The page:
Ending Bird Flu 10 Years and $100 Million Away
The United Nations announced that eradicating the scourge of Asian bird flu would take time and money. While time is already granted, the $100 million it will require is not.
The virus that has plagued birds in Asia in recent years caught the attention of agenda setters in the UN.
Three health agencies adopted a global plan to stop the epidemic that included an appeal to UN members and philanthropists for funding.
The agencies that put forth the plea for help are the UN’s Food and Agricultural Organization, The World Health Organization, and the World Organization for Animal Health.
On Tuesday, the second day of a three-day international bird flu summit in Kuala Lumpur, the UN announced the plan. The summit was called among fears that the virus would eventually mutate into a form that could infect humans, causing a worldwide pandemic.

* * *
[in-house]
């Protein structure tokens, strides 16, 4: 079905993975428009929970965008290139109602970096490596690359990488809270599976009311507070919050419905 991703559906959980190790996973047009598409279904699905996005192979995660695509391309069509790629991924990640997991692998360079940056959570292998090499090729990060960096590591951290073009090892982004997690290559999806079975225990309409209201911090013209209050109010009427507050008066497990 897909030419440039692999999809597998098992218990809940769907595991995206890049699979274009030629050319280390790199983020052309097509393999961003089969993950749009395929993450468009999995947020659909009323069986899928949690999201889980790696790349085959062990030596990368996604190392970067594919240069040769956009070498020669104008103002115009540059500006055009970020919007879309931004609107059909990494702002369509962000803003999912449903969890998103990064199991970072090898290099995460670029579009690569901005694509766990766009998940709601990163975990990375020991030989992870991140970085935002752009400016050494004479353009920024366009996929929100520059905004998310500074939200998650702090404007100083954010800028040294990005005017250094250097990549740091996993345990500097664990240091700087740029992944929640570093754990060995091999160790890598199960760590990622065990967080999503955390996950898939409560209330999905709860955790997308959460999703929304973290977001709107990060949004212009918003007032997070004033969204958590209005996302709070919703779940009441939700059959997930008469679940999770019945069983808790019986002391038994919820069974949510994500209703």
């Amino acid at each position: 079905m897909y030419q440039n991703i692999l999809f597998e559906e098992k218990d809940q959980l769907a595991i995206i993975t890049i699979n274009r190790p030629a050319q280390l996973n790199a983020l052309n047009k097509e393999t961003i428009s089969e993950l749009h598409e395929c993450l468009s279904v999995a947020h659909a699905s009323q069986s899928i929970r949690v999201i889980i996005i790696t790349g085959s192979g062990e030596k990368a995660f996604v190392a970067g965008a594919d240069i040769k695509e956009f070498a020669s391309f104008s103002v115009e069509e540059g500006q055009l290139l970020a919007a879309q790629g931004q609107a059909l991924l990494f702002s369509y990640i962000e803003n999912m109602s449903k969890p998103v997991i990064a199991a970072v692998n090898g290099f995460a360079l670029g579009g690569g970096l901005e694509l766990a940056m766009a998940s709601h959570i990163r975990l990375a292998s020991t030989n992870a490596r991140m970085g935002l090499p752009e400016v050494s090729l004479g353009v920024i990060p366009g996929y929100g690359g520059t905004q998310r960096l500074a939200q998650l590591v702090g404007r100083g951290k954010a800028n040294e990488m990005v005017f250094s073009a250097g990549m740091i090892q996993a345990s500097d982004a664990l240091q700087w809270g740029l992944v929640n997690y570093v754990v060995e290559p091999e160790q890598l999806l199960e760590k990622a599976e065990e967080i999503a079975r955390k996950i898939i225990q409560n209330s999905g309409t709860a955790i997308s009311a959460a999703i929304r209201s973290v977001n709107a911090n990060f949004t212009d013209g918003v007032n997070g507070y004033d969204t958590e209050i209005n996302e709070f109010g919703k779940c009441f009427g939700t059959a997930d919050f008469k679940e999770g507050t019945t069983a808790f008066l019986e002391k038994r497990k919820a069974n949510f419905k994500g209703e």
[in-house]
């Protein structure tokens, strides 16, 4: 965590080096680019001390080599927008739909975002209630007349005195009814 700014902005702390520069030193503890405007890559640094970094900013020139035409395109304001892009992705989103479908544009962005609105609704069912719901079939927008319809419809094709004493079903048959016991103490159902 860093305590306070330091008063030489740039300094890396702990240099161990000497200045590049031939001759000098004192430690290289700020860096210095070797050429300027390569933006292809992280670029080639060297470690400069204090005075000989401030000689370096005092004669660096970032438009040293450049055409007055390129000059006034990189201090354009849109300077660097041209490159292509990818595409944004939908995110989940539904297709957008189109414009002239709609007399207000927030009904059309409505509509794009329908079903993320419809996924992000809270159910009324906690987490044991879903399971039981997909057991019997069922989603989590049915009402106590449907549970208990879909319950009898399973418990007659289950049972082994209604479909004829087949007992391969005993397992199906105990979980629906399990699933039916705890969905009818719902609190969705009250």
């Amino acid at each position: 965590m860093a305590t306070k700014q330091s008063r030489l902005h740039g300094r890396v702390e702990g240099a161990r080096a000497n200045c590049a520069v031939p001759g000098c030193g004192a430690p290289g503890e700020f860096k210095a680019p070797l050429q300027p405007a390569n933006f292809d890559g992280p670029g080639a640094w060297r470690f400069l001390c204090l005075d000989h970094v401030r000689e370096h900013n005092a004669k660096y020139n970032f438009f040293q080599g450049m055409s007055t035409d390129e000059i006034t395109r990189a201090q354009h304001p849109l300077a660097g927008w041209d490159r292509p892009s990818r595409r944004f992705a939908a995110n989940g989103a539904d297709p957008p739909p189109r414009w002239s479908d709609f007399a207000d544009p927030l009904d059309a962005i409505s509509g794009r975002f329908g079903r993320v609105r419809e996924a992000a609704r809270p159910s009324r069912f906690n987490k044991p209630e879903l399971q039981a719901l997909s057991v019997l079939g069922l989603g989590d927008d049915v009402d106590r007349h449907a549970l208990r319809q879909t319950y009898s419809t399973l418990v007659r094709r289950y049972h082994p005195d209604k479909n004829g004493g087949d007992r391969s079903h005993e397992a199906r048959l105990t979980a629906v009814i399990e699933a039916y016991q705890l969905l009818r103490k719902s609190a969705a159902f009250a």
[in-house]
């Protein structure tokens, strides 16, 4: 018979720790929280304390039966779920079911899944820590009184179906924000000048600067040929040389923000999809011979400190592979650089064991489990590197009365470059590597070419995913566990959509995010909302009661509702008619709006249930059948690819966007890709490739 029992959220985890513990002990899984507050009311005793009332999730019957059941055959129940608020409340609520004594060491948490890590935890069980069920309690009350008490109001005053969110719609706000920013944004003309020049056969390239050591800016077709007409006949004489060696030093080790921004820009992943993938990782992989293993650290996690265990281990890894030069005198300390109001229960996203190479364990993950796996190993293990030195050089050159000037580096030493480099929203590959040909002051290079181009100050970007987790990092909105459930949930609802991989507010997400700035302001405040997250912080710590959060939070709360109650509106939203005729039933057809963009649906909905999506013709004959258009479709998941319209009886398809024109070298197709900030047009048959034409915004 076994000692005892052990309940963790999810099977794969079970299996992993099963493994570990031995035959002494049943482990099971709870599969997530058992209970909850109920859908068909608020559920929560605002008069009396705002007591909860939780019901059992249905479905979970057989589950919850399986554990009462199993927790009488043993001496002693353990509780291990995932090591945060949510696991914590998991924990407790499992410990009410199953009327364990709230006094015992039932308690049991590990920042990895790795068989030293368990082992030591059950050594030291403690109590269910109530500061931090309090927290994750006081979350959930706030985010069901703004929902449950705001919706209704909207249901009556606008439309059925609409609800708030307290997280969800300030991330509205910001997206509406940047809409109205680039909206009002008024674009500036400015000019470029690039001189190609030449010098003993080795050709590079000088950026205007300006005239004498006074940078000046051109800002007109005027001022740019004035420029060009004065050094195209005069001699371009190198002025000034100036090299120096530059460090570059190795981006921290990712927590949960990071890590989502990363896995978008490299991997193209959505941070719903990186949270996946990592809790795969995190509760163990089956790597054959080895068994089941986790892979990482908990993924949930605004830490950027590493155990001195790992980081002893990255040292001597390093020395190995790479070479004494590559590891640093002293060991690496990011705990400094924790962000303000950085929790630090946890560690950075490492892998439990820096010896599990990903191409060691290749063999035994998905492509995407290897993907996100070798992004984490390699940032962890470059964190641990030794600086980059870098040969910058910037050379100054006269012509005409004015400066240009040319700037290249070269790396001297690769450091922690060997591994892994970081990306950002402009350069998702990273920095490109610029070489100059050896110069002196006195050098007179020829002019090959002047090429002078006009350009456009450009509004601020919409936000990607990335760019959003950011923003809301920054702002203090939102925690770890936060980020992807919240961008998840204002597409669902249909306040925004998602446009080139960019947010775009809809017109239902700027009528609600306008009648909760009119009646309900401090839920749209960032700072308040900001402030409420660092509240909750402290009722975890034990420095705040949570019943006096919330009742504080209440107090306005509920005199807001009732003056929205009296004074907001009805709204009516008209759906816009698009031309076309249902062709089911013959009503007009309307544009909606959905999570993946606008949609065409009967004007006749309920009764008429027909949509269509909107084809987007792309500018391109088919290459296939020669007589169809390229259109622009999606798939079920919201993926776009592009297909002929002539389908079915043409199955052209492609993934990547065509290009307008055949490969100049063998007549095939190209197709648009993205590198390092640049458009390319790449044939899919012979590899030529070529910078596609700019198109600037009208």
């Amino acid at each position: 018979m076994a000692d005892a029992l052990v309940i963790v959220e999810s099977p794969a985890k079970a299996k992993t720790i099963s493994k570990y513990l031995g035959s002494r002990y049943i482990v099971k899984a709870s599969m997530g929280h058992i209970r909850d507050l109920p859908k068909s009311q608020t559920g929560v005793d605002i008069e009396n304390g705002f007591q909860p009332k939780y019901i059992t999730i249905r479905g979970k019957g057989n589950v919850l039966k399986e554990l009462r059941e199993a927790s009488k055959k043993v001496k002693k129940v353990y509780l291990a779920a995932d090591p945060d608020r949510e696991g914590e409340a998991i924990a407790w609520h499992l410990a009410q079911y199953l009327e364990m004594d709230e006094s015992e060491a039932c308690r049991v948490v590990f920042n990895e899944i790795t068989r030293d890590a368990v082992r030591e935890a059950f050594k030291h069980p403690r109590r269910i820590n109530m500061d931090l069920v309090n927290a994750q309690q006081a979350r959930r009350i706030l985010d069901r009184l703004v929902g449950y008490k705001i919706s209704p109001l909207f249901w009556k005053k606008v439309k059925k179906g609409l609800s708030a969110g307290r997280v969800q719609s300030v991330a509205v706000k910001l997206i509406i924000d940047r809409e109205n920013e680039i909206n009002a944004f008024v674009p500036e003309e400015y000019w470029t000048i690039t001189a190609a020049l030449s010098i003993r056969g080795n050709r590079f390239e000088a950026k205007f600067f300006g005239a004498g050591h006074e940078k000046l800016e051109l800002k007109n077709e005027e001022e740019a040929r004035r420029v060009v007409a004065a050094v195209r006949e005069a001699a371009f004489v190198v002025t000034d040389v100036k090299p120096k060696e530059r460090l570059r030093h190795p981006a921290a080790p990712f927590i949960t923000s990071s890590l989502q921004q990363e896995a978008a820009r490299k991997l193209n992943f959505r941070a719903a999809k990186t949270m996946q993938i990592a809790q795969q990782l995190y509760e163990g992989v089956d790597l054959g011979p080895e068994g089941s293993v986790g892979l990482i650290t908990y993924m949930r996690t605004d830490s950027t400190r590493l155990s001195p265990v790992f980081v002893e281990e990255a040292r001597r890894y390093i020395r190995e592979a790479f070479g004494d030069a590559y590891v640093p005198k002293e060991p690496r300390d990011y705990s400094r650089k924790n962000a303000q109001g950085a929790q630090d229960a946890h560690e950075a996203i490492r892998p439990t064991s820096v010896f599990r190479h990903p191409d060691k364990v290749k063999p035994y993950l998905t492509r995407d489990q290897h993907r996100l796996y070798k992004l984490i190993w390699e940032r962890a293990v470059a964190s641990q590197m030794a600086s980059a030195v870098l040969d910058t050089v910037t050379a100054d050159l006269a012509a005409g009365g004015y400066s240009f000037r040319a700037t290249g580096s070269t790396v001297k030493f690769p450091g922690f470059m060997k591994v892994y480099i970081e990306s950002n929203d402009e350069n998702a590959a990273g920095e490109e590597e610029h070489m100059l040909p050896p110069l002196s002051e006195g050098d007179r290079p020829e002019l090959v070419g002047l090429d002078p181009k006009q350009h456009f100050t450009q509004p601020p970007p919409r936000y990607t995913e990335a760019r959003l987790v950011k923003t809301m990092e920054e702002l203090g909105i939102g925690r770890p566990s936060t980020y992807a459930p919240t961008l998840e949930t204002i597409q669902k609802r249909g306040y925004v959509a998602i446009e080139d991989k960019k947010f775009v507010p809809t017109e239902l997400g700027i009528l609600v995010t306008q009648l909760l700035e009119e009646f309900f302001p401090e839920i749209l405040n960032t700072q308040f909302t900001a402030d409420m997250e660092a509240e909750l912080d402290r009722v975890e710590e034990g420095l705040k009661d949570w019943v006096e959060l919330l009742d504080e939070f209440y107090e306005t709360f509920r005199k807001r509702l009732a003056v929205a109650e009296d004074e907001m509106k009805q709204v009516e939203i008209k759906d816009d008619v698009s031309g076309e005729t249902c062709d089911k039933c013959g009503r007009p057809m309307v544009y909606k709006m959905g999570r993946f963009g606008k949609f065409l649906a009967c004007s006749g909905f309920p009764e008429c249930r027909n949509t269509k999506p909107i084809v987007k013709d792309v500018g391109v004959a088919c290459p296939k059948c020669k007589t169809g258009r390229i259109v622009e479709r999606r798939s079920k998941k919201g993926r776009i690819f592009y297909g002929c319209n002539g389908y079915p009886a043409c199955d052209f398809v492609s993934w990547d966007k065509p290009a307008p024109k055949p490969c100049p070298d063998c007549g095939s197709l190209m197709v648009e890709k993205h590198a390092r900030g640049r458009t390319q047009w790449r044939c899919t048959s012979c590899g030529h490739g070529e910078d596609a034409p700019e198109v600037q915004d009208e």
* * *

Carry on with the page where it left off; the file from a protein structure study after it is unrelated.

Dozens of people have died already in various parts of Asia after coming in contact with infected birds.
So far the virus has been contained in Asia, but the UN is asking donors from all countries to raise the $100 million required to fight the disease.
The funds will be used to launch surveillance systems, vaccinate birds, and train veterinary experts over a three-year period.
Food and Agriculture Organization’s Joseph Domenech warns that although bird flu outbreaks have yet to leave Asia, no country is safe from a possible outbreak.
“The word global means also global geographically,” said the chief veterinary officer.
“It’s an international crisis because no poultry producing country can pretend it’s without any risk of introduction, this can happen any time and anywhere.”
UN officials expect that half of the money will be raised by the end of the year, once the information is distributed to potential donors.